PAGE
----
Heeding concerns raised by U.S. companies, the Department of the Treasury has announced less restrictive than expected final regulations aimed at reining in a corporate tax-saving strategy.

The rules, part of the Obama administration's years-long crackdown on so-called corporate tax inversions, include some exceptions to a sweeping plan announced in April that similarly target a tactic known as earnings stripping.

Inversions are legally allowed transactions in which a U.S. corporation merges with a company in a lower-tax nation and reincorporates its headquarters there, while leaving domestic operations intact. The move often reduces future tax bills.

Corporations that complete inversions have often used earnings stripping — which typically involve increasing the firm's debt to an affiliated foreign entity — as part of their tax-reduction efforts.

Treasury Secretary Jacob Lew on Thursday said the final regulations were enacted after consideration of concerns raised by corporate America. "We have addressed stakeholder concerns by more narrowly focusing the final regulations on aggressive tax avoidance tactics and providing certain limited exceptions," he said.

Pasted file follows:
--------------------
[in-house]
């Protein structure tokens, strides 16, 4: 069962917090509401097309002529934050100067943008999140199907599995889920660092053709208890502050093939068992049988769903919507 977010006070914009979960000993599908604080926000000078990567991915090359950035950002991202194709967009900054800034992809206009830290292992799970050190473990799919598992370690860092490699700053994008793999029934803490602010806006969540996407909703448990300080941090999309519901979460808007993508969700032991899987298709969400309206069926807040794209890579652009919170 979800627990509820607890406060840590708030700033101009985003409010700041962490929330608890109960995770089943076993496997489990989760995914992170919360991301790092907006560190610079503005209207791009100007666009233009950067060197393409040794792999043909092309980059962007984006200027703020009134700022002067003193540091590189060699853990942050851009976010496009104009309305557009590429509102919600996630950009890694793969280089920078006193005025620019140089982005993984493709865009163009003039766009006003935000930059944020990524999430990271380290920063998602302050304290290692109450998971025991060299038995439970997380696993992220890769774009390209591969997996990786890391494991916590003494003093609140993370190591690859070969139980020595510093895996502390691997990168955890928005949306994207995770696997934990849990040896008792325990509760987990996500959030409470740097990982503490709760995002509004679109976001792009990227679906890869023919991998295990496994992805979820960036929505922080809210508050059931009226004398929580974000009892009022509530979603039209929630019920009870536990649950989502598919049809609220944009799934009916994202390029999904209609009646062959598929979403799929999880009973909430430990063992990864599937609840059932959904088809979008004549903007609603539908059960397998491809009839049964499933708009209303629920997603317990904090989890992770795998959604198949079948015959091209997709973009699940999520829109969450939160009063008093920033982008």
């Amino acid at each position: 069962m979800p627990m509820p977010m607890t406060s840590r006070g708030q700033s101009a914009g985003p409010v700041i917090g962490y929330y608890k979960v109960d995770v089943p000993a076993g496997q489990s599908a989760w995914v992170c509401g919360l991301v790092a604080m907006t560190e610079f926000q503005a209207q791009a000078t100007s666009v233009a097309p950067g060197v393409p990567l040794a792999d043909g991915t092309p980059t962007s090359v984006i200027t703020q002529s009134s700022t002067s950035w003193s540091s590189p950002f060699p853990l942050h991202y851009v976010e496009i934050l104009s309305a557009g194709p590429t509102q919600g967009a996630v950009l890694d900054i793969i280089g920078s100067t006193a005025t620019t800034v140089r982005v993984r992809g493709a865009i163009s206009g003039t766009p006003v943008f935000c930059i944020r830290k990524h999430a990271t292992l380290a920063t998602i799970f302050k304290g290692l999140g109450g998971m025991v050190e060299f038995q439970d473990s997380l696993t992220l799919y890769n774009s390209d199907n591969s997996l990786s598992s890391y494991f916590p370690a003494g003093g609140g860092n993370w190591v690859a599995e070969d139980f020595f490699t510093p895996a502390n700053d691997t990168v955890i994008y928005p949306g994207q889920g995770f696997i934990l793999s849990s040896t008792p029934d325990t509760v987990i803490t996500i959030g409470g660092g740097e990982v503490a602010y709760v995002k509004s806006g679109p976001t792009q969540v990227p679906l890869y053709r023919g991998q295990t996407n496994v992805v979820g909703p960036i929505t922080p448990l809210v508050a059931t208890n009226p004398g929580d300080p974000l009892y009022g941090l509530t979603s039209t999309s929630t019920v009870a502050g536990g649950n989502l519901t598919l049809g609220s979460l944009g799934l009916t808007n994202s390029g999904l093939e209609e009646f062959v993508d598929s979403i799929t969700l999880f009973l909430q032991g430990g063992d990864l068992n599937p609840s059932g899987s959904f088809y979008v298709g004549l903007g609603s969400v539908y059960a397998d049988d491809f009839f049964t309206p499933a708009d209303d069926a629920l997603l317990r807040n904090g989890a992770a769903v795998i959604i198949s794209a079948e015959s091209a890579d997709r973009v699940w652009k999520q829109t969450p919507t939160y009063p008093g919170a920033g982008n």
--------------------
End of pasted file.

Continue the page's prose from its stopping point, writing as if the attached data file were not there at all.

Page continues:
The rules limit the ability of corporations to treat financial instruments that are purported to be debt instead as equity in certain circumstances. Additionally, corporations that claim interest deductions on related-party loans must provide documentation for those loans. The rules also apply to related U.S. affiliates of a corporate group.

The exemptions to the regulations will allow multinational companies to use cash pools, cash sweeps other loans that are short-term "and therefore do not pose a significant earnings stripping risk," Treasury said.

Other limited exemptions allow transactions between foreign subsidiaries of U.S. multinational corporations, as well as transactions between regulated financial companies and regulated insurance companies. Transactions between mutual funds and real estate investment trusts, other than those owned by affiliated groups of companies, are also exempt.

The rules mark the latest phase of the White House effort to make corporate tax inversions less attractive . President Obama has characterized the practice as "gaming the system" and the administration has maintained the regulations were necessary because lawmakers haven't resolved differences over tax reform issues.

The regulations have stopped at least one proposed transaction. After the rules were announced in April, U.S. pharmaceutical giant Pfizer scrapped a proposed $160 billion merger with Ireland-based rival Allergan.

Sen. Orrin Hatch, R-Utah, who chairs the Senate Committee on Finance, warned that the new rules "could jeopardize American businesses and the U.S. economy."

The panel's ranking minority member, Sen. Ron Wyden, D-Oregon, said the rules "will go a long way to protecting our corporate tax base" but do not change "the need for tax reform" through bipartisan congressional action.

Contributing: Associated Press

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